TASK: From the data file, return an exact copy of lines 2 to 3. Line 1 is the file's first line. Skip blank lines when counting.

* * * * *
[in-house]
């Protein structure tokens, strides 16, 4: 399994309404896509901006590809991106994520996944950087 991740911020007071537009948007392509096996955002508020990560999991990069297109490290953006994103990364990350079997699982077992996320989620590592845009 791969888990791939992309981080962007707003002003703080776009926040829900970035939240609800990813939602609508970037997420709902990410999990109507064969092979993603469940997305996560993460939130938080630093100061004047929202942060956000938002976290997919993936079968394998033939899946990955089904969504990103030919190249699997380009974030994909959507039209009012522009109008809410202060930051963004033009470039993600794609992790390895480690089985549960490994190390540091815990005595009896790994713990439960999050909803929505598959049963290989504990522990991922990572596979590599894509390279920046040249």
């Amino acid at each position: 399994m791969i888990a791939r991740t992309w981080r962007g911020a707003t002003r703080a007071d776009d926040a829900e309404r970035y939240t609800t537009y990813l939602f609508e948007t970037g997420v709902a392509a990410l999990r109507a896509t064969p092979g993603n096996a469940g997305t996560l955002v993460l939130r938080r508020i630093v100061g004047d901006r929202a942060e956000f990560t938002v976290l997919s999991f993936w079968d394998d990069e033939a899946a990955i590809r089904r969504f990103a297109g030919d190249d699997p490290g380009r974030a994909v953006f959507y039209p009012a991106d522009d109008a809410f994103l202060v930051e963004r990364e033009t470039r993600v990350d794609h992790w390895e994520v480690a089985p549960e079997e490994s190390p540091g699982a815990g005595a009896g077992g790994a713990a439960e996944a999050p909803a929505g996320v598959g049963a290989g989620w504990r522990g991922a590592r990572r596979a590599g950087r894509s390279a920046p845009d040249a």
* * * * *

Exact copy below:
């Protein structure tokens, strides 16, 4: 399994309404896509901006590809991106994520996944950087 991740911020007071537009948007392509096996955002508020990560999991990069297109490290953006994103990364990350079997699982077992996320989620590592845009 791969888990791939992309981080962007707003002003703080776009926040829900970035939240609800990813939602609508970037997420709902990410999990109507064969092979993603469940997305996560993460939130938080630093100061004047929202942060956000938002976290997919993936079968394998033939899946990955089904969504990103030919190249699997380009974030994909959507039209009012522009109008809410202060930051963004033009470039993600794609992790390895480690089985549960490994190390540091815990005595009896790994713990439960999050909803929505598959049963290989504990522990991922990572596979590599894509390279920046040249």
């Amino acid at each position: 399994m791969i888990a791939r991740t992309w981080r962007g911020a707003t002003r703080a007071d776009d926040a829900e309404r970035y939240t609800t537009y990813l939602f609508e948007t970037g997420v709902a392509a990410l999990r109507a896509t064969p092979g993603n096996a469940g997305t996560l955002v993460l939130r938080r508020i630093v100061g004047d901006r929202a942060e956000f990560t938002v976290l997919s999991f993936w079968d394998d990069e033939a899946a990955i590809r089904r969504f990103a297109g030919d190249d699997p490290g380009r974030a994909v953006f959507y039209p009012a991106d522009d109008a809410f994103l202060v930051e963004r990364e033009t470039r993600v990350d794609h992790w390895e994520v480690a089985p549960e079997e490994s190390p540091g699982a815990g005595a009896g077992g790994a713990a439960e996944a999050p909803a929505g996320v598959g049963a290989g989620w504990r522990g991922a590592r990572r596979a590599g950087r894509s390279a920046p845009d040249a």